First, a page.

The Living Lab concept emerged in the 2000s, in somewhat different forms in America and Europe.
As early as 2004, at MIT, following on the success of the Media Lab at the same institution in the 1990s, Kent Larson set up the PlaceLab, involving non-scientific players to develop innovative urban solutions. MIT subsequently created many other "labs", such as Place Pulse, City Form Lab, Civic Data Design Lab, Senseable City Lab, CoLab, with a similar broad involvement philosophy. As early as 2006, the EU, with a view to enhancing the value of regional specificities and then, of what have been called smart cities, set up the ENOLL network (European Network of Living Labs), a formally qualifying structure for living labs that need to comply with certain criteria and have to be in some ways "approved". Like its counterpart at MIT and elsewhere in the United States, the concept has gradually been applied to many different fields of activity. As, along the way, the characteristics of living labs have become clearer, in parallel to these initiatives, practically since the same founding period, self-proclaimed living labs have emerged which, although not deigning to go through certification processes, are no less capable of embodying the attributes of living labs and fulfilling socio-economic and technological missions that are both innovative and stimulating.
These attributes are mainly :
Whatever the field or problem addressed, a strong affinity for high tech, digital techs and innovation, in combination with varied but specialized human and socio-economic components (smart city, digital health, industry 2.0, environment, etc.).
A tendency to make laboratory experiments partly outside the perimeter of the scientific laboratory and to involve the community, users, inhabitants, citizens, often through public-private partnerships. This leads to highlight open, interdisciplinary approaches to innovation, sometimes even without the supervision of a particular scientific body, but always in an experiential development rooted in a specific territorial ecosystem.
One of the major attributes of living labs is to value the user experience at the same level as the expertise of the scientist.
Some useful references:
Almirall Esteve, Lee Melissa, Wareham Jonathan (2012). "Mapping Living Lab in the Landscape of Innovation Methodologies". Technology Innovation Management Review, 2(9): 12-18. http://doi. org/10.22215/timreview/603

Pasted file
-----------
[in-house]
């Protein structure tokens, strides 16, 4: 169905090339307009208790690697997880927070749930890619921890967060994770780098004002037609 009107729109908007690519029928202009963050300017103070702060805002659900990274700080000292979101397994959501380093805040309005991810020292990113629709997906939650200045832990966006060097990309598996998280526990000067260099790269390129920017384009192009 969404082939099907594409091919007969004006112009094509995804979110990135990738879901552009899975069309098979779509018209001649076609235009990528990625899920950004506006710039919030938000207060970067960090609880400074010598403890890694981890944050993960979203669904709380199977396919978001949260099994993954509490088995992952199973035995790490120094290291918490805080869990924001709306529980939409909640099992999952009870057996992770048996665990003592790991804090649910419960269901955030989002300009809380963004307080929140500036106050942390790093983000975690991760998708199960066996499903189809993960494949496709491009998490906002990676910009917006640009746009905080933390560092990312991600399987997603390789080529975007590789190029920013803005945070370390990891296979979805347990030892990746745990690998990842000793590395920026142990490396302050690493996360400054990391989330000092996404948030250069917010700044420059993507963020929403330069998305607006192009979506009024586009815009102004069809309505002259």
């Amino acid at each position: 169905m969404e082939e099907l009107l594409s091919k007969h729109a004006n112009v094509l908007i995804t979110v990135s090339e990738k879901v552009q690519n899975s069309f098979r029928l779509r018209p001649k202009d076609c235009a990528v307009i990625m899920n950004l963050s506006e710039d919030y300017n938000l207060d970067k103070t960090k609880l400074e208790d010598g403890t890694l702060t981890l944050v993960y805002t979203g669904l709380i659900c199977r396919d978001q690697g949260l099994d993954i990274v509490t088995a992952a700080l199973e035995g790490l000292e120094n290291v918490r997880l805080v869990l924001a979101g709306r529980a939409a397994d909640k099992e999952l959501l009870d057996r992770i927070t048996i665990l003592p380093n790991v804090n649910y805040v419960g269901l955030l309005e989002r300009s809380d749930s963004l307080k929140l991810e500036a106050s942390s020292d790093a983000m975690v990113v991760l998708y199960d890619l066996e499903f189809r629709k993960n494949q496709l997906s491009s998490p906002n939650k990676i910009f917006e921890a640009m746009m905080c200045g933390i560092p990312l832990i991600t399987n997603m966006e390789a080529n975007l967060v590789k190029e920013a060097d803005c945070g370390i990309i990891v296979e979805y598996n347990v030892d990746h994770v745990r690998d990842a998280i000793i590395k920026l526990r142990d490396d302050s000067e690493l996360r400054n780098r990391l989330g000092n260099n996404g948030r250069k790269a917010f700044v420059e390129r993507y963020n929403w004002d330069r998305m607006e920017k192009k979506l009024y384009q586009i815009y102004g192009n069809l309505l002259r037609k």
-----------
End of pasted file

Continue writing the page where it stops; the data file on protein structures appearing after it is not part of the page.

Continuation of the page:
Ballon, P. and Schuurman, D. (2015), "Living labs: concepts, tools and cases", infoVol. 17 No. 4. https://doi.org/10.1108/info-04-2015-0024 (Emerald Group)
Bergwall-Kåreborn Birgitta, Ståhlbröst Anna (2009). "Living Lab: an Open and Citizen-Centric Approach for Innovation". International Journal of Innovation and Regional Development 1(4):356-370. DOI: 10.1504/IJIRD.2009.022727
Leminen Seppo, Nyström Anna-Greta (2012). "Living Labs as Open-Innovation Networks". Technology Innovation Management Review, 2(9): 6-11. http://doi. org/10.22215/timreview/602
Pallot Marc (2009). "The Living Lab Approach: A User Centred Open Innovation Ecosystem". Webergence Blog(http://www.cwe-projects.eu/pub/bscw.cgi/715404)
Pallot Marc, Trousse Brigitte, Senach Bernard, Scapin Dominique (2010). "Living Lab Research Landscape: From User Centred Design and User Experience towards User Cocreation". First European Summer School "Living Labs", Inria (ICT Usage Lab), Userlab, EsoceNet, Universcience, Aug 2010, Paris, France. ffinria-00612632
Pallot Marc, Pawar Kulwant (2012). "A holistic model of user experience for living lab experiential design". 18th International ICE Conference on Engineering, Technology and Innovation (ICE), June 2012. DOI: 10.1109/ICE.2012.6297648
Steen Kris, Van Bueren Ellen (2017). "The Defining Characteristics of Urban Living Labs". Technology Innovation Management Review, July 2017, Vo. 7, Issue 7, p. 21-33